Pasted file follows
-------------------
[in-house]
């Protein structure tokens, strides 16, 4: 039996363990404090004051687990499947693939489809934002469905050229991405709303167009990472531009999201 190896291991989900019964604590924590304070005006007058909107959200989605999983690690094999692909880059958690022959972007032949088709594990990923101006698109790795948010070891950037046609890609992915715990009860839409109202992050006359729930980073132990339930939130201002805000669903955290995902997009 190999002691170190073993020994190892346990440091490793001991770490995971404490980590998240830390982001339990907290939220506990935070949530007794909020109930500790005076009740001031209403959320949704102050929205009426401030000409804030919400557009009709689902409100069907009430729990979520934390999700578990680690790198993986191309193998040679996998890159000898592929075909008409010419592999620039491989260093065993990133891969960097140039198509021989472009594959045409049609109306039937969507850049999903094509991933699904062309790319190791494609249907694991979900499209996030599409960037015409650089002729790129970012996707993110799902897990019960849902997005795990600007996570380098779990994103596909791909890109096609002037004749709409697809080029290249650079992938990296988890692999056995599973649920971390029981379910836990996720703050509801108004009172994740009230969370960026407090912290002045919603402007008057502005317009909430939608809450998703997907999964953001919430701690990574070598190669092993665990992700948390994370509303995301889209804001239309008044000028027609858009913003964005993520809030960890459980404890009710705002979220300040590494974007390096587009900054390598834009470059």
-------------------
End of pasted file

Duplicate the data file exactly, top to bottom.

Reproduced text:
[in-house]
């Protein structure tokens, strides 16, 4: 039996363990404090004051687990499947693939489809934002469905050229991405709303167009990472531009999201 190896291991989900019964604590924590304070005006007058909107959200989605999983690690094999692909880059958690022959972007032949088709594990990923101006698109790795948010070891950037046609890609992915715990009860839409109202992050006359729930980073132990339930939130201002805000669903955290995902997009 190999002691170190073993020994190892346990440091490793001991770490995971404490980590998240830390982001339990907290939220506990935070949530007794909020109930500790005076009740001031209403959320949704102050929205009426401030000409804030919400557009009709689902409100069907009430729990979520934390999700578990680690790198993986191309193998040679996998890159000898592929075909008409010419592999620039491989260093065993990133891969960097140039198509021989472009594959045409049609109306039937969507850049999903094509991933699904062309790319190791494609249907694991979900499209996030599409960037015409650089002729790129970012996707993110799902897990019960849902997005795990600007996570380098779990994103596909791909890109096609002037004749709409697809080029290249650079992938990296988890692999056995599973649920971390029981379910836990996720703050509801108004009172994740009230969370960026407090912290002045919603402007008057502005317009909430939608809450998703997907999964953001919430701690990574070598190669092993665990992700948390994370509303995301889209804001239309008044000028027609858009913003964005993520809030960890459980404890009710705002979220300040590494974007390096587009900054390598834009470059």